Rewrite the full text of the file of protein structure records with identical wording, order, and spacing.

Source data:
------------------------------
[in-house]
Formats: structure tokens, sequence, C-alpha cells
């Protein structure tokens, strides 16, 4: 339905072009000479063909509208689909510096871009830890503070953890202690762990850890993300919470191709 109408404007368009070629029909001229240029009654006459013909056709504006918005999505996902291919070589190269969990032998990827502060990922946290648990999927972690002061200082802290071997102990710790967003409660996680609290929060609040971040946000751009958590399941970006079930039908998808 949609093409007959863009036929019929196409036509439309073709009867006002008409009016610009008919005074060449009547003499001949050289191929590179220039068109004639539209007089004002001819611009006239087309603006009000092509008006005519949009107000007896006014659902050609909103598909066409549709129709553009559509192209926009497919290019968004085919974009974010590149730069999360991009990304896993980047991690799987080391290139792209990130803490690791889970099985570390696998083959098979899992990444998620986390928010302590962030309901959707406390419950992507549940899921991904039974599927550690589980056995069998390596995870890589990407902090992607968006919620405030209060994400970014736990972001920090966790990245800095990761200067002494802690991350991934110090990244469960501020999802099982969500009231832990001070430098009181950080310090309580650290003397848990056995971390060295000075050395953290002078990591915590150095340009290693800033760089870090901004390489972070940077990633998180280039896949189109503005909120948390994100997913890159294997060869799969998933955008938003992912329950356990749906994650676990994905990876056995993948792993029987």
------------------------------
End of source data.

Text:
[in-house]
Formats: structure tokens, sequence, C-alpha cells
């Protein structure tokens, strides 16, 4: 339905072009000479063909509208689909510096871009830890503070953890202690762990850890993300919470191709 109408404007368009070629029909001229240029009654006459013909056709504006918005999505996902291919070589190269969990032998990827502060990922946290648990999927972690002061200082802290071997102990710790967003409660996680609290929060609040971040946000751009958590399941970006079930039908998808 949609093409007959863009036929019929196409036509439309073709009867006002008409009016610009008919005074060449009547003499001949050289191929590179220039068109004639539209007089004002001819611009006239087309603006009000092509008006005519949009107000007896006014659902050609909103598909066409549709129709553009559509192209926009497919290019968004085919974009974010590149730069999360991009990304896993980047991690799987080391290139792209990130803490690791889970099985570390696998083959098979899992990444998620986390928010302590962030309901959707406390419950992507549940899921991904039974599927550690589980056995069998390596995870890589990407902090992607968006919620405030209060994400970014736990972001920090966790990245800095990761200067002494802690991350991934110090990244469960501020999802099982969500009231832990001070430098009181950080310090309580650290003397848990056995971390060295000075050395953290002078990591915590150095340009290693800033760089870090901004390489972070940077990633998180280039896949189109503005909120948390994100997913890159294997060869799969998933955008938003992912329950356990749906994650676990994905990876056995993948792993029987």